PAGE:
Another big problem is with the engagement method. Because of the abovementioned purity test, FSFE appears to only be engaging with its community in a “write only” media over Twitter. If you want to be an activist for FSFE you need to use email and mailing list, or maybe you can use Mastodon. In-person meetings seemed to still be all the rage when I discussed this a few years ago, and I do wonder if with 2020 happening they manage to switch at least to Jitsi, or if they ended up just using an Asterisk server connected to a number of landlines to call into.
I’m still partially comfortable with mailing lists for discussion, but it’s honestly not much of a stretch to see how this particular communication medium is not favorable to younger people. It’s not just the lack of emoji and GIF reactions — it’s also a long-form medium, where you need to think careful about all the words you use, and that persists over time. And that counts double when you have to handle discussion with an organization that appears to have more lawyers than developers.
I joked on Twitter that for a Gen-Z person, asking to use email to partecipate is the equivalent of asking a Millennial (like me) to make a phone call. And I say that knowing full well how much time I used to spend on the phone when I ran my own company: it’s not fun to me at all.
But that means you’re cutting out two big categories of people who could have both the intentions and the means to help: younger people with time on their hand, who can actively partecipate in programs and organization, and professionals who might have the expertise and the contacts.
And speaking of the professionals — you may remember that I came to the REUSE tool (which I contributed a number of fixes to myself) after complaining about having a hard time contributing while at Google because projects, among others, often didn’t provide a proper license that I could refer to, to submit patches. At the time of writing, just like a few years ago when I first tried correcting something on the website, the FSFE Website repository does not provide a license or SPDX headers (to comply with REUSE).
What would I like is for an actual European-wide organization, focused not on government policy, but rather on making it possible to have a sustainable ecosystem of Free Software development, particularly when it comes to all of those nuances that differ from a discussion of Free Software and licensing that is always too USA-centric.
The organization I have in mind, that I would love to provide monetary contribution to (if not outright be an activist for, time constraint being a thing), would be spending time in universities and high school, showing the usefulness of Free Software to learn new things. Convincing both professors and students of the usefulness of sharing and receiving, and respecting the licensing.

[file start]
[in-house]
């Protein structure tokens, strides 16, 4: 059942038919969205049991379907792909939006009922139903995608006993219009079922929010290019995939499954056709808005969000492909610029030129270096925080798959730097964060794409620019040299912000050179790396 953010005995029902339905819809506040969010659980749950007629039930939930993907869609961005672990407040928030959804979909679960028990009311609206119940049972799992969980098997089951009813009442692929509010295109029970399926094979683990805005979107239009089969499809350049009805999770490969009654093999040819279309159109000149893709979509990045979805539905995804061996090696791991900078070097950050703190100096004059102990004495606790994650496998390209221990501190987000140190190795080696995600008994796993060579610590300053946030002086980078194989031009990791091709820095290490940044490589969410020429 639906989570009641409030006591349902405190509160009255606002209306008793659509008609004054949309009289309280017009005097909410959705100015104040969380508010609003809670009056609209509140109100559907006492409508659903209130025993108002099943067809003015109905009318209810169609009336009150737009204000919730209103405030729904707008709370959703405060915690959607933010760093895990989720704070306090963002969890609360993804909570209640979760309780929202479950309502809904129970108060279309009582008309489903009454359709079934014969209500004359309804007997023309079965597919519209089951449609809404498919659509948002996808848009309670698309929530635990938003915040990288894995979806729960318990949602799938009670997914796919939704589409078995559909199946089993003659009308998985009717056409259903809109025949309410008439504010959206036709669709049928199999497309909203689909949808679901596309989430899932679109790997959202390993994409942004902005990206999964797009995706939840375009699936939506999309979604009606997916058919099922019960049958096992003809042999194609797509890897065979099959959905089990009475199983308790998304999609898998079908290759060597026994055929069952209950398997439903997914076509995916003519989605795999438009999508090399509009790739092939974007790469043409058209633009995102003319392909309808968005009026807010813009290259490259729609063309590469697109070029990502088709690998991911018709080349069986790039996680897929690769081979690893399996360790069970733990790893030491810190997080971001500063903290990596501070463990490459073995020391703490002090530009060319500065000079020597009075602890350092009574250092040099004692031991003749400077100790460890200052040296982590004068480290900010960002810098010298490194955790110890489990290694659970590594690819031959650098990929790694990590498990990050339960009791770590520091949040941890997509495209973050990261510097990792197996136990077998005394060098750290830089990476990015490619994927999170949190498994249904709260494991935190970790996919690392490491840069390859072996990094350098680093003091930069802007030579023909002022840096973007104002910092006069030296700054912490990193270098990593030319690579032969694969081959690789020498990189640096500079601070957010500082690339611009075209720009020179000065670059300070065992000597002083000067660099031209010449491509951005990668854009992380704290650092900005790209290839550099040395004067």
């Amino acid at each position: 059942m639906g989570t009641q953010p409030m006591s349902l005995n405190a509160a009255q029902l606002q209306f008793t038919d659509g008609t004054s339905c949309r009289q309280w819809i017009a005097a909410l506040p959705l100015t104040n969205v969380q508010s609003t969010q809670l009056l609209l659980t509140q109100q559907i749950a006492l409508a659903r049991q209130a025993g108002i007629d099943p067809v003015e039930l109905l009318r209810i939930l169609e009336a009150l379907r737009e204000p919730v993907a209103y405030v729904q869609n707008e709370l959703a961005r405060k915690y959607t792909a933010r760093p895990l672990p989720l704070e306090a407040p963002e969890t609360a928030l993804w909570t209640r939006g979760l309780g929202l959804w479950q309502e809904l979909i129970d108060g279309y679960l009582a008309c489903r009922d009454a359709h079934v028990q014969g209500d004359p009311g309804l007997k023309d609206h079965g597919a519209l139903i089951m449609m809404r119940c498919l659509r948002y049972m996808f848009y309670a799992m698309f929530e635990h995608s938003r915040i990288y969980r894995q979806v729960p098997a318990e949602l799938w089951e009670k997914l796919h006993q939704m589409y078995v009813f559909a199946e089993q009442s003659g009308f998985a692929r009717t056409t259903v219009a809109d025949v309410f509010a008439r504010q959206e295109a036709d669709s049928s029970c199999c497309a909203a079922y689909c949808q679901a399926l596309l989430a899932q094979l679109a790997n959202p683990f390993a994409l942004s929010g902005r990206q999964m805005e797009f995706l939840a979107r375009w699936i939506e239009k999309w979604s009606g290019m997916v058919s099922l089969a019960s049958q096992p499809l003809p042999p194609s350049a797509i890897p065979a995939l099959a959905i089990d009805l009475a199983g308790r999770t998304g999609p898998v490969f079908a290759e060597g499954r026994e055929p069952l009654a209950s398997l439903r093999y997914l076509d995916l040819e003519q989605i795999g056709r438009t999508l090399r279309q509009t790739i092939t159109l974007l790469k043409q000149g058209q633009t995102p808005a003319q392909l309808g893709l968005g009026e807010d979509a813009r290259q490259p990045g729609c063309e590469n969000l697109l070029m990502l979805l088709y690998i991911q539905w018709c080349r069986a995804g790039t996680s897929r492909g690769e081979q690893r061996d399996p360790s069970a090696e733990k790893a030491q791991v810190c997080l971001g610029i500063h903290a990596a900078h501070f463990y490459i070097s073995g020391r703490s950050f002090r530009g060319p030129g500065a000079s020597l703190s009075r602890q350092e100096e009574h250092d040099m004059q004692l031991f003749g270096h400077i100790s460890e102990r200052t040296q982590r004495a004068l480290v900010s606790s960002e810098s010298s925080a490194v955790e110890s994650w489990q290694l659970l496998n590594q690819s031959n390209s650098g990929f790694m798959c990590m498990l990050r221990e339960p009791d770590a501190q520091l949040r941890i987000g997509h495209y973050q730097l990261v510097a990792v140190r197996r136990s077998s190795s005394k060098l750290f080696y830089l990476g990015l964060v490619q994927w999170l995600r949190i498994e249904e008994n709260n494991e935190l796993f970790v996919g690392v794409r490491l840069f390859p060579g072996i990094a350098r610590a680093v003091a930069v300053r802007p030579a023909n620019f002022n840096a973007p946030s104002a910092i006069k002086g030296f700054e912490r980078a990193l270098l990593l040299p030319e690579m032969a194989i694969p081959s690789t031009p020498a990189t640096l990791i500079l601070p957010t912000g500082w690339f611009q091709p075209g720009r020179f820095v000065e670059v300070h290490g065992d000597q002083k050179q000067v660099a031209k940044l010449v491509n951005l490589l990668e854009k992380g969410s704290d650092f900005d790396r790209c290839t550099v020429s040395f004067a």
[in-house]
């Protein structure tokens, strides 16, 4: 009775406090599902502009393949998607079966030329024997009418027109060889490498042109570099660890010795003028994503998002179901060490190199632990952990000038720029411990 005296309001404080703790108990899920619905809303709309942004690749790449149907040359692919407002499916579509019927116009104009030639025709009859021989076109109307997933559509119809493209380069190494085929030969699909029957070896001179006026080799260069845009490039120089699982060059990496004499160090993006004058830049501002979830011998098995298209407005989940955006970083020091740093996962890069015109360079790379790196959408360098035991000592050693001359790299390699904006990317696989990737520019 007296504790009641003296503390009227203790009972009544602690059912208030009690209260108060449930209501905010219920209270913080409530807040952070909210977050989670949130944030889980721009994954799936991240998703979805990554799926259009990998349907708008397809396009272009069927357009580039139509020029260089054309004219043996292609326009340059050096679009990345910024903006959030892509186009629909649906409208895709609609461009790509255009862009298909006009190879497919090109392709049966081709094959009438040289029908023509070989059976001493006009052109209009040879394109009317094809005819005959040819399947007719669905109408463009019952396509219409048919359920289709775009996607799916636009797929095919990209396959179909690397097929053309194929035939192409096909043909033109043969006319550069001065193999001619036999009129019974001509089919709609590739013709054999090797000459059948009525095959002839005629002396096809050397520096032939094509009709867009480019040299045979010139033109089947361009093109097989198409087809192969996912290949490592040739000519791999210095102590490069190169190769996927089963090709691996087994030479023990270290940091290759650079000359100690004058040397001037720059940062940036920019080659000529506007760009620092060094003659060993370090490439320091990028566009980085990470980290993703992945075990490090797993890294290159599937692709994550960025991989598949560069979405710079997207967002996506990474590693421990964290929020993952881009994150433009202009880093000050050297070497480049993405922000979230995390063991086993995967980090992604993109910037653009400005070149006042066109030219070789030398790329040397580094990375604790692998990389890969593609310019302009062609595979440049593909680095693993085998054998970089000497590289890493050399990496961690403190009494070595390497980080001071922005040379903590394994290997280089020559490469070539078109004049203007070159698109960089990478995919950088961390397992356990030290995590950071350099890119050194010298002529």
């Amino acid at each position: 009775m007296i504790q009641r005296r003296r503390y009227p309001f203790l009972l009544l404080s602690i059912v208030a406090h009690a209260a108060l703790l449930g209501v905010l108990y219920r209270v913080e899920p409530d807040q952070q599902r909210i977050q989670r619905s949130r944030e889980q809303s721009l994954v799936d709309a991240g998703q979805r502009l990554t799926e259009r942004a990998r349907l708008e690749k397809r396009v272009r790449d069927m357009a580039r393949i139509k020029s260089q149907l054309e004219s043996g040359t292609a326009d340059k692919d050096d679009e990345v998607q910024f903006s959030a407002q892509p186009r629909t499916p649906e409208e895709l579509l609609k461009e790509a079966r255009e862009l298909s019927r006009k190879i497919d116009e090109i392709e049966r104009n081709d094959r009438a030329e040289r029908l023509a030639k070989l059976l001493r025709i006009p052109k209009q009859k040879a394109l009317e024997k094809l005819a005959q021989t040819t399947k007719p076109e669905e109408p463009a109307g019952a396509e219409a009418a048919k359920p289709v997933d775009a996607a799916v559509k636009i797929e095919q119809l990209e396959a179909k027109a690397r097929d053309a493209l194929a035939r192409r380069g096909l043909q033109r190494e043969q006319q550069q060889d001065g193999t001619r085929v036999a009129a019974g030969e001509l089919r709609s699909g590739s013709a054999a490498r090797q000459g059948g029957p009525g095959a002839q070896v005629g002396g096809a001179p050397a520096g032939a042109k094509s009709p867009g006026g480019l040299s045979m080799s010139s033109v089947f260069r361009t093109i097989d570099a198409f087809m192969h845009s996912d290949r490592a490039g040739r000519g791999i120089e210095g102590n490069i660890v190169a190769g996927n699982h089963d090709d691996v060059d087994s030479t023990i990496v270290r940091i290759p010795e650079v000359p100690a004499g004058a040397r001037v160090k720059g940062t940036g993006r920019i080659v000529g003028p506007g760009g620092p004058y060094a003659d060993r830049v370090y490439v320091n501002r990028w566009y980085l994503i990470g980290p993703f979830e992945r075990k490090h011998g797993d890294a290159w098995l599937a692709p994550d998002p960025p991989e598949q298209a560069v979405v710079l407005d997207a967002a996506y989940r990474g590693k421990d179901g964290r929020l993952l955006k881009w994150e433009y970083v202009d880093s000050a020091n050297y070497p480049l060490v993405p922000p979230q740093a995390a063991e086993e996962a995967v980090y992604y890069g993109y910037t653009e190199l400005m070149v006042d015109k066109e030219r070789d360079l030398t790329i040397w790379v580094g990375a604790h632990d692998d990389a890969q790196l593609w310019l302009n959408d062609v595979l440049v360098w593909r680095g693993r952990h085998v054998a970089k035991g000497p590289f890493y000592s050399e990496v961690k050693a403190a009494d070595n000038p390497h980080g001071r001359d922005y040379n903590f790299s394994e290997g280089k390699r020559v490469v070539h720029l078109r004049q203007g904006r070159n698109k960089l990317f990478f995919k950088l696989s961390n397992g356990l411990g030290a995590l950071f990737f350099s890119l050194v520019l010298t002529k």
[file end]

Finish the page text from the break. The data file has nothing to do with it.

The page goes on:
This is not as obvious: back when I was in high school, BSA was the only enforcement of license compliance in schools, and Free Software advocates were explicitly undermining those efforts, as they were working for a few proprietary software manufacturers. But as I said before, undermining proprietary software licenses undermines the Free Software movement. If people are trained to ignore licensing requirements, they are going to do so for Free Software, and that’s now you end up with projects ignoring the limits of GPL and other licenses.
And this connects to the next problem: for the movement to be sustainable, you also need people to make a living off it, and that requires taking licensing seriously. It’s a topic I come back over and over: business-oriented Free Software is already lacking, and people need money to survive. When the option for more experience developers, project managers, community managers, … is basically to barely make ends meet or go work for one of the big companies that don’t focus on Free Software… well the answer is obvious for a lot more people you may imagine. Not everyone gets to be the “star” that Greg KH or Linus Torvalds are, and get paid to pretty much keep their Free Software engagement — most others either do it as a side hustle, or have a side hustle.
The Document Foundation found out the hard way that there’s need for actual business plans if you want to keep maintaining big, complex Free Software projects. And even Mozilla, once shown as a core pillar of Free Software paid development, has shown this year how hard it is to keep “running the show” without a sustainable plan on the long term.
An organization focused on sustainability in Free Software should, at least in my hopes, focus on providing this kind of support. Providing blueprints for business engagements, providing outreach on license compliance to the benefit of Free Software, but also providing the pragmatic tools for Free Software enthusiast consultants to engage with their customers and take down the market barriers that make it so hard for single developers to find customers.
FSFE has lots of public policy engagements particularly with the European Union — and some of those are extremely valuable. They are required to level the playing field between Free Software developers and big corporations with entire organizations of lawyers and marketers. But they shouldn’t be the only think that an European organization focusing on Free Software should be remembered for.